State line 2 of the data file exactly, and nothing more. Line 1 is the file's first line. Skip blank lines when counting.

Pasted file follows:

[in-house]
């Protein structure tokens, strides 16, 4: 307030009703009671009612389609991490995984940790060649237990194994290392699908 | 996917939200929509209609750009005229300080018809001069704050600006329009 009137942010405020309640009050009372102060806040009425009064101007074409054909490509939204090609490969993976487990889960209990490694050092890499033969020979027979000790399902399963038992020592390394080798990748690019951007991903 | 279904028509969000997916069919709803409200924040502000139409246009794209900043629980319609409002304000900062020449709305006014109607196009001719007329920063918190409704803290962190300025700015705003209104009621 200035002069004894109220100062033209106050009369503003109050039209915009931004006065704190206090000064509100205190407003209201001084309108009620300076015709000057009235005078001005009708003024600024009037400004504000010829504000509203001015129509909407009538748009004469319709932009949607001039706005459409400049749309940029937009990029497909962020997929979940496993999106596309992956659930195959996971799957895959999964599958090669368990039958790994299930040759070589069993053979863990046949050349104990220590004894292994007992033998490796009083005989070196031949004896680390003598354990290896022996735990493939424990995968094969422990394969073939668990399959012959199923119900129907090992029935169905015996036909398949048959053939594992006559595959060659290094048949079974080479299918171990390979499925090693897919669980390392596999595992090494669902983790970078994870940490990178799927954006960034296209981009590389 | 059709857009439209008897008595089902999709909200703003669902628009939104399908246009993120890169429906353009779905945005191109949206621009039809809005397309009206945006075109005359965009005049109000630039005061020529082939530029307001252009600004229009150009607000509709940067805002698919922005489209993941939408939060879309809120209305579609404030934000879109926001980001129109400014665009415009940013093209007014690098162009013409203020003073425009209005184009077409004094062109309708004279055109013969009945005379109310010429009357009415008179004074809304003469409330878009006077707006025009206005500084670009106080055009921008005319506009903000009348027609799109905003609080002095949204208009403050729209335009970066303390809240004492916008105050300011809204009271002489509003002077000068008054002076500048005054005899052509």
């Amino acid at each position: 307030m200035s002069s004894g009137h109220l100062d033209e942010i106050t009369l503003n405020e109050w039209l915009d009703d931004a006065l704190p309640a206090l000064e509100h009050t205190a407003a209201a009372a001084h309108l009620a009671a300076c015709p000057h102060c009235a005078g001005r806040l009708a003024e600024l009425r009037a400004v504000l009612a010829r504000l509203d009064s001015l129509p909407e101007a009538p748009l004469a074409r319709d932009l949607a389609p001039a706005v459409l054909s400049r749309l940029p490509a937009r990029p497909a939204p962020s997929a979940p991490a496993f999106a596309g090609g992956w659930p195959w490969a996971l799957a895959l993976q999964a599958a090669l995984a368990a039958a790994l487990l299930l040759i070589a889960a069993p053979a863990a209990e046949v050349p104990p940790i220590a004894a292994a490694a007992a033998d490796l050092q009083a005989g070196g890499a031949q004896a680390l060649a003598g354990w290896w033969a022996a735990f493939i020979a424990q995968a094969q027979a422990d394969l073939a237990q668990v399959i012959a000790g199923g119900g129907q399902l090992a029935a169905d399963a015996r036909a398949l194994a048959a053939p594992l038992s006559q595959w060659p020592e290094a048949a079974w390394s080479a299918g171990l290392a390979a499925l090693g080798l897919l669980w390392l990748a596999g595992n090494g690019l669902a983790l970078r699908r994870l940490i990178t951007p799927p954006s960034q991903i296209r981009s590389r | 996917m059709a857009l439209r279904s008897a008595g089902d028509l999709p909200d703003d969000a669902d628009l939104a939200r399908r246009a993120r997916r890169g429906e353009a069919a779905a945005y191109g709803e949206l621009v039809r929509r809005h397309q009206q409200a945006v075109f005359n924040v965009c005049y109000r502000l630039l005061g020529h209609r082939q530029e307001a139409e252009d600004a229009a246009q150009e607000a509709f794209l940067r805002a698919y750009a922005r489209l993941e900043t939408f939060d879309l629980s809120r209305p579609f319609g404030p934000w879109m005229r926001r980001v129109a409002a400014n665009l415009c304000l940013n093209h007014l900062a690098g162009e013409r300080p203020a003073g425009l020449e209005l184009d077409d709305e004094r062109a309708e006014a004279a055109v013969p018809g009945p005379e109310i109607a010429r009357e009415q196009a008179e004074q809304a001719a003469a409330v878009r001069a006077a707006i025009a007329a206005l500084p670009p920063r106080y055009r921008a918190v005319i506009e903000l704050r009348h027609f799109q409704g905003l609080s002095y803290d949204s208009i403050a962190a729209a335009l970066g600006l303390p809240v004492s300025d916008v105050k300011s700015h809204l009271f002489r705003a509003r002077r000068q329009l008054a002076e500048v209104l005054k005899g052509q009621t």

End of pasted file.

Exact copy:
């Protein structure tokens, strides 16, 4: 307030009703009671009612389609991490995984940790060649237990194994290392699908 | 996917939200929509209609750009005229300080018809001069704050600006329009 009137942010405020309640009050009372102060806040009425009064101007074409054909490509939204090609490969993976487990889960209990490694050092890499033969020979027979000790399902399963038992020592390394080798990748690019951007991903 | 279904028509969000997916069919709803409200924040502000139409246009794209900043629980319609409002304000900062020449709305006014109607196009001719007329920063918190409704803290962190300025700015705003209104009621 200035002069004894109220100062033209106050009369503003109050039209915009931004006065704190206090000064509100205190407003209201001084309108009620300076015709000057009235005078001005009708003024600024009037400004504000010829504000509203001015129509909407009538748009004469319709932009949607001039706005459409400049749309940029937009990029497909962020997929979940496993999106596309992956659930195959996971799957895959999964599958090669368990039958790994299930040759070589069993053979863990046949050349104990220590004894292994007992033998490796009083005989070196031949004896680390003598354990290896022996735990493939424990995968094969422990394969073939668990399959012959199923119900129907090992029935169905015996036909398949048959053939594992006559595959060659290094048949079974080479299918171990390979499925090693897919669980390392596999595992090494669902983790970078994870940490990178799927954006960034296209981009590389 | 059709857009439209008897008595089902999709909200703003669902628009939104399908246009993120890169429906353009779905945005191109949206621009039809809005397309009206945006075109005359965009005049109000630039005061020529082939530029307001252009600004229009150009607000509709940067805002698919922005489209993941939408939060879309809120209305579609404030934000879109926001980001129109400014665009415009940013093209007014690098162009013409203020003073425009209005184009077409004094062109309708004279055109013969009945005379109310010429009357009415008179004074809304003469409330878009006077707006025009206005500084670009106080055009921008005319506009903000009348027609799109905003609080002095949204208009403050729209335009970066303390809240004492916008105050300011809204009271002489509003002077000068008054002076500048005054005899052509």